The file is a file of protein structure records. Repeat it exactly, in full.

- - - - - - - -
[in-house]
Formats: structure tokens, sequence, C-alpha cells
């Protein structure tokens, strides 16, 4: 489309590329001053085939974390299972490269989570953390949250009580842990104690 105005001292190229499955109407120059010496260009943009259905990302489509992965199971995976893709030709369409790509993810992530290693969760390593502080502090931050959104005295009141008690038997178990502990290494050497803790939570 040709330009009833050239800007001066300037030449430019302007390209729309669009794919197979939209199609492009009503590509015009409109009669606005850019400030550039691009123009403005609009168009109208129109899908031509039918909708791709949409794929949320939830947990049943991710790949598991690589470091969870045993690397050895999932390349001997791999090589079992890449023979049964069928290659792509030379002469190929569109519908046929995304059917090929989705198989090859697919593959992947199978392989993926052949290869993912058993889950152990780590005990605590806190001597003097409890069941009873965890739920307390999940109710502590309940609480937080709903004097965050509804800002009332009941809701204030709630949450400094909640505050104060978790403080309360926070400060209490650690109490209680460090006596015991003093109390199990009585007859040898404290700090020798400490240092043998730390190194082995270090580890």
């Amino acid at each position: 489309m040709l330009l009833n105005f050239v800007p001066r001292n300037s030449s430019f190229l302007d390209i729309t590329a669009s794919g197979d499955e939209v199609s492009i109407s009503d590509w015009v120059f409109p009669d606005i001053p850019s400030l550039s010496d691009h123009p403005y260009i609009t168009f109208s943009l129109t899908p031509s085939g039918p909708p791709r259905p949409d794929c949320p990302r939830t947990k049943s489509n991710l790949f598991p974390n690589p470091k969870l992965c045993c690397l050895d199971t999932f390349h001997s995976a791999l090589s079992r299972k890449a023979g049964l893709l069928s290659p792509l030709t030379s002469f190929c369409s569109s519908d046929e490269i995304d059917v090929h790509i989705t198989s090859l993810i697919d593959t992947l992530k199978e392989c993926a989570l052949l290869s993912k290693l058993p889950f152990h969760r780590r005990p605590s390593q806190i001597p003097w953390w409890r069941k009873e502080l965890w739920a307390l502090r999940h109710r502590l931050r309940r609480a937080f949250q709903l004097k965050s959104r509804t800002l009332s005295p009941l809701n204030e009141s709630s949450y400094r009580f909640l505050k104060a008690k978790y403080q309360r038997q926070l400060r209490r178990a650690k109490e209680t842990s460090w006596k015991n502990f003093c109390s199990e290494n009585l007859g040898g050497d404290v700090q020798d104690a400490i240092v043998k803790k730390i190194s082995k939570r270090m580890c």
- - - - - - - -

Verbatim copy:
[in-house]
Formats: structure tokens, sequence, C-alpha cells
């Protein structure tokens, strides 16, 4: 489309590329001053085939974390299972490269989570953390949250009580842990104690 105005001292190229499955109407120059010496260009943009259905990302489509992965199971995976893709030709369409790509993810992530290693969760390593502080502090931050959104005295009141008690038997178990502990290494050497803790939570 040709330009009833050239800007001066300037030449430019302007390209729309669009794919197979939209199609492009009503590509015009409109009669606005850019400030550039691009123009403005609009168009109208129109899908031509039918909708791709949409794929949320939830947990049943991710790949598991690589470091969870045993690397050895999932390349001997791999090589079992890449023979049964069928290659792509030379002469190929569109519908046929995304059917090929989705198989090859697919593959992947199978392989993926052949290869993912058993889950152990780590005990605590806190001597003097409890069941009873965890739920307390999940109710502590309940609480937080709903004097965050509804800002009332009941809701204030709630949450400094909640505050104060978790403080309360926070400060209490650690109490209680460090006596015991003093109390199990009585007859040898404290700090020798400490240092043998730390190194082995270090580890």
């Amino acid at each position: 489309m040709l330009l009833n105005f050239v800007p001066r001292n300037s030449s430019f190229l302007d390209i729309t590329a669009s794919g197979d499955e939209v199609s492009i109407s009503d590509w015009v120059f409109p009669d606005i001053p850019s400030l550039s010496d691009h123009p403005y260009i609009t168009f109208s943009l129109t899908p031509s085939g039918p909708p791709r259905p949409d794929c949320p990302r939830t947990k049943s489509n991710l790949f598991p974390n690589p470091k969870l992965c045993c690397l050895d199971t999932f390349h001997s995976a791999l090589s079992r299972k890449a023979g049964l893709l069928s290659p792509l030709t030379s002469f190929c369409s569109s519908d046929e490269i995304d059917v090929h790509i989705t198989s090859l993810i697919d593959t992947l992530k199978e392989c993926a989570l052949l290869s993912k290693l058993p889950f152990h969760r780590r005990p605590s390593q806190i001597p003097w953390w409890r069941k009873e502080l965890w739920a307390l502090r999940h109710r502590l931050r309940r609480a937080f949250q709903l004097k965050s959104r509804t800002l009332s005295p009941l809701n204030e009141s709630s949450y400094r009580f909640l505050k104060a008690k978790y403080q309360r038997q926070l400060r209490r178990a650690k109490e209680t842990s460090w006596k015991n502990f003093c109390s199990e290494n009585l007859g040898g050497d404290v700090q020798d104690a400490i240092v043998k803790k730390i190194s082995k939570r270090m580890c």